Where there’s blame there’s a claim, right?
In my day, if you fell down you got back up – you didn’t try to sue the tree whose stick you just tripped over.
Times change – and there’s also this thing called common sense.
If you have a company that uses dangerous machines, you have to keep your workers safe. Your workers, in turn, have to be sensible and follow the safety briefings.
It sounds simple, but unfortunately accidents happen – especially on construction sites – so who’s to blame? Let’s break down the legal ramifications shall we?
▪ The Client (usually the Land Owner)
A commercial client is any individual or organisation that carries out a construction project as part of a business.
They have a major influence over the way their project is procured and managed. Regardless of the size of the project, the client has contractual control, appoints those required to carry out the work – designers and contractors – and determines the money, time and other resources available. Because of this, Construction (Design & Management) Regulations 2015 makes a commercial client accountable for the impact their decisions and approach have on health, safety and welfare on their project.
The commercial client will continue to have responsibility for health and safety issues that arise from the maintenance and use of the building after construction work is finished. This responsibility continues until the client disposes of their interest in the building.
▪ The Principal Contractor
This is the contractor who is appointed by the client to control the construction phase of the project that involves more than one contractor. They have an important role in managing health and safety risks during the construction phase. Along with other duties, they must plan, manage, monitor and coordinate the entire construction phase including H&S, welfare, access, liaising and appointing competent people/ companies.
▪ The Sub Contractor
A person or company hired by the principal contractor to perform specific tasks as part of the overall construction project. They have an important role in planning, managing and monitoring the work (in liaison with the principal contractor where there is more than one contractor) to ensure risks are properly controlled.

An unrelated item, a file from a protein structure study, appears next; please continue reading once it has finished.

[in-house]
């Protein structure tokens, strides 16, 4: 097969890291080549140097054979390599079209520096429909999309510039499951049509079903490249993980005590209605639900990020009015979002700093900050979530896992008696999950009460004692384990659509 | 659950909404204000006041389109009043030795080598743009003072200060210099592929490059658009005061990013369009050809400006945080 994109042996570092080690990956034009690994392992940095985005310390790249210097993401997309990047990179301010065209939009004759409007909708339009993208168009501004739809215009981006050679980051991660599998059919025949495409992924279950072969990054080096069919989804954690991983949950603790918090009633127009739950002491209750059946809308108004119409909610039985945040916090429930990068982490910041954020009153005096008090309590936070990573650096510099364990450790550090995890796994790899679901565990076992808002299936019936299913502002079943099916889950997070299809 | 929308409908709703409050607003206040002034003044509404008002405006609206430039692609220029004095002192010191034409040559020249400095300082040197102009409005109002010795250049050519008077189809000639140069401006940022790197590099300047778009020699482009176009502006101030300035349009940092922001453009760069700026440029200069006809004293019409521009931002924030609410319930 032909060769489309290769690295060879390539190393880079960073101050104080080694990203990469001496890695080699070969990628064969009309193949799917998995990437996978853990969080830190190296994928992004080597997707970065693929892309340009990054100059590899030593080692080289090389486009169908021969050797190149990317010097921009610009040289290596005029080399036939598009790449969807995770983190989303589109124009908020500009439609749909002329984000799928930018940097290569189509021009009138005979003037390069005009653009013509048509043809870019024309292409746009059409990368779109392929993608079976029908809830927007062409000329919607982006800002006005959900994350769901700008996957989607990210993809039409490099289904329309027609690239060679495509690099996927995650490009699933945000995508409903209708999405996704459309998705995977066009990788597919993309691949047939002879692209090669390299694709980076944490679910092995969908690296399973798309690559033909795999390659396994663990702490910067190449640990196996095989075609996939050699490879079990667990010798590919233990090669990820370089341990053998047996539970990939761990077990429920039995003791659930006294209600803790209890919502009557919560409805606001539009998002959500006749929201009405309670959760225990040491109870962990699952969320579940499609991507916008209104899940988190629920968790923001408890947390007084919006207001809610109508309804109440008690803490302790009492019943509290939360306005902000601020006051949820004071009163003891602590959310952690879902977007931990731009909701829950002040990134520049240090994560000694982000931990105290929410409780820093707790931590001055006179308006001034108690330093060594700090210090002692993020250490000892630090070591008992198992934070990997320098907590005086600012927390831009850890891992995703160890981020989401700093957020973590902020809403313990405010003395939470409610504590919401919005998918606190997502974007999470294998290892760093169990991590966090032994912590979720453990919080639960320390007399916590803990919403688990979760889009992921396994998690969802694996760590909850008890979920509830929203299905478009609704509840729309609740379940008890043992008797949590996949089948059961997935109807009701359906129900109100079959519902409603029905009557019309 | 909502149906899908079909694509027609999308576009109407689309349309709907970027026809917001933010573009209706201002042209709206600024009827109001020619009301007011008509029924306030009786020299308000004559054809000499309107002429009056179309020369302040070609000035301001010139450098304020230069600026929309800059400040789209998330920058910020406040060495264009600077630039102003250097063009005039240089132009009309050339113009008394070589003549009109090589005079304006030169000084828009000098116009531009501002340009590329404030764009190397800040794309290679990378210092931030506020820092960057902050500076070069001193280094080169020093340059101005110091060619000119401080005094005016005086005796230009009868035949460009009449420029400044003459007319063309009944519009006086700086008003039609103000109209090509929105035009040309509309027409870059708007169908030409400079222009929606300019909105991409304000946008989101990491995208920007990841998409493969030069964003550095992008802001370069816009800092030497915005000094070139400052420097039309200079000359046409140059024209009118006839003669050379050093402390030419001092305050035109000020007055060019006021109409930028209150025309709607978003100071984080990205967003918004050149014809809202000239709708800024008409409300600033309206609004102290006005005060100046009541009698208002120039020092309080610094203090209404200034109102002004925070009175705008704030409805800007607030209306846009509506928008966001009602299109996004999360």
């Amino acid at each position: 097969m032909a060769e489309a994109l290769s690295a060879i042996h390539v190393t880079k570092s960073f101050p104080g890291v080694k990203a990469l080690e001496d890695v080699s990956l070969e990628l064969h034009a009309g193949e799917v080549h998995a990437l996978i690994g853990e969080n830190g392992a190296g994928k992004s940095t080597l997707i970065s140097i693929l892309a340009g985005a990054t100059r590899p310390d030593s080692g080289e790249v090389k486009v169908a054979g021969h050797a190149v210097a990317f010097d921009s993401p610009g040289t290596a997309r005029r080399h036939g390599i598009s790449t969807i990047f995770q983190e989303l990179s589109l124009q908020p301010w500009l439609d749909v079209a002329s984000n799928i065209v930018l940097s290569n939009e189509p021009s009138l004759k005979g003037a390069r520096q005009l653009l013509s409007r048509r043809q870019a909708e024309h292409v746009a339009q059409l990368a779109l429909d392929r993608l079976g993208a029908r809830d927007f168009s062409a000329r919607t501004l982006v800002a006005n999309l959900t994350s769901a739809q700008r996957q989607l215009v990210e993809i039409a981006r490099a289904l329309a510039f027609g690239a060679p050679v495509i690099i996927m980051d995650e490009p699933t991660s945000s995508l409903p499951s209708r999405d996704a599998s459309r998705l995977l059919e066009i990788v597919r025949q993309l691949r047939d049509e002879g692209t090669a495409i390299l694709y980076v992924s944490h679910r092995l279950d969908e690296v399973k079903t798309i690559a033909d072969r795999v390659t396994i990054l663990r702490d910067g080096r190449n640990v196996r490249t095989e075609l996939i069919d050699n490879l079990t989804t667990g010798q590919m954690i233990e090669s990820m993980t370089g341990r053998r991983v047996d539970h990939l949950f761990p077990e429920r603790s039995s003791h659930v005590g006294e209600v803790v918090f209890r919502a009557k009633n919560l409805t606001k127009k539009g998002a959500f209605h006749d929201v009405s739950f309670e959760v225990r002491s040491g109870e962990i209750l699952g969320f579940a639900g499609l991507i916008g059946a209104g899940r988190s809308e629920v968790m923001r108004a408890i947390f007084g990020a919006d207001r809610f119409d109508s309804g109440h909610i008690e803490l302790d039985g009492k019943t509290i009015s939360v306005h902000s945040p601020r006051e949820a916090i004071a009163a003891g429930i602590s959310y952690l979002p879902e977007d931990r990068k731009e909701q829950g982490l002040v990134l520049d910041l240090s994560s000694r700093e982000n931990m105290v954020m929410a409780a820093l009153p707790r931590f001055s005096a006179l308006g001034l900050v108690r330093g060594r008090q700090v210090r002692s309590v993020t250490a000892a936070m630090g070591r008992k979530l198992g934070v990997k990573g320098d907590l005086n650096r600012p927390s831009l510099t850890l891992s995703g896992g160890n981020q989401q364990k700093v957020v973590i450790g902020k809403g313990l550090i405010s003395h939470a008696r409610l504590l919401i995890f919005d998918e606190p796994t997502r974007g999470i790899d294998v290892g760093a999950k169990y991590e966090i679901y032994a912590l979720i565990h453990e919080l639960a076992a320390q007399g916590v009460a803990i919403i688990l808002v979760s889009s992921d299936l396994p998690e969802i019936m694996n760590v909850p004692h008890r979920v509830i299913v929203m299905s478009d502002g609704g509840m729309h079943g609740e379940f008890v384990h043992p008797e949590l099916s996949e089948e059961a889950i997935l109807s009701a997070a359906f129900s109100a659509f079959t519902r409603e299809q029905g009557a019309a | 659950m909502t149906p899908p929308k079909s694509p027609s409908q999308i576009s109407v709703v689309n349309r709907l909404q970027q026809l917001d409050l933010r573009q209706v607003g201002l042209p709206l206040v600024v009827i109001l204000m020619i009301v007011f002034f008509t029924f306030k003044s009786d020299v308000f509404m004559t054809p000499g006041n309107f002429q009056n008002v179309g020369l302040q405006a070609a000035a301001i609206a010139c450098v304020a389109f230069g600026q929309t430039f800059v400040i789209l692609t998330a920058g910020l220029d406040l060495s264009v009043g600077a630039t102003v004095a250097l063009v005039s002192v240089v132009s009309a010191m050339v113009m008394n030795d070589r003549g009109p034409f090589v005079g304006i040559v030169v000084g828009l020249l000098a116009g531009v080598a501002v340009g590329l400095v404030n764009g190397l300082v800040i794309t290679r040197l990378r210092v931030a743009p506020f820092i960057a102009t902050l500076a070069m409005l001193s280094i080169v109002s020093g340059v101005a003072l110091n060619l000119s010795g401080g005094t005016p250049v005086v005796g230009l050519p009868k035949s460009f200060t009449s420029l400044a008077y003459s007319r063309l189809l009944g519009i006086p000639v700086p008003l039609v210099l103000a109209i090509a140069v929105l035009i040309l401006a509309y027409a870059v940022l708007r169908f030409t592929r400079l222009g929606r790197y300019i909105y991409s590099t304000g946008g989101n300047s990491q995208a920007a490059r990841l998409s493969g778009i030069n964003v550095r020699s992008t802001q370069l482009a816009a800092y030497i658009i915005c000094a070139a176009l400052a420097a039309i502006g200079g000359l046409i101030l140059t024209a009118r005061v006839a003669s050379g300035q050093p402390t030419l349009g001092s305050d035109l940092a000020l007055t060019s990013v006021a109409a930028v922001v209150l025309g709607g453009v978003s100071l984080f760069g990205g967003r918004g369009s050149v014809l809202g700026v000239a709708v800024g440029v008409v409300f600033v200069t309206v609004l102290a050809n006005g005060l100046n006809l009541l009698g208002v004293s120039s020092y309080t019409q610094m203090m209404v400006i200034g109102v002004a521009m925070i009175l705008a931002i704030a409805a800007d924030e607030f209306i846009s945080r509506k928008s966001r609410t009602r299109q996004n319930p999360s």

They must be able to demonstrate that they have the skills, knowledge, experience and capability to carry out the work safely and without risk to health.
A contractor is an organisation or individual who directly employs or engages construction workers or as part of their business carries out, manages or controls construction work (e.g. building, altering, maintaining or demolishing). Contractors include sub-contractors, any individual, sole trader or self-employed workers.
▪ Designers (Architects and Engineers)
It will depend on the contract, but generally they are an organisation or individual whose work involves preparing or modifying designs for construction projects, or arranging for, or instructing, others to do this. Designers can be architects, consulting engineers and quantity surveyors, or anyone who specifies and alters designs as part of their work.
A designer has a strong influence, particularly during the very early planning and design stages of a project. Their decisions can affect the health and safety of not only those contractors and workers carrying out the construction work, but those who use, maintain, repair, clean, refurbish and eventually demolish a building. Decisions such as selecting materials or components of a building can avoid, reduce or control risks involved in constructing a building and maintaining and using it after it is built.
▪ Equipment Manufacturers
They must take full responsibility for the machine parts working properly. It follows that if something bad happens to someone because the machines that he or she was using were malfunctioning, then that company will be prosecuted and charged.
Prevention is always better than cure in our opinion – if we can help you with compliance and health and safety measures in your company, give us a call:
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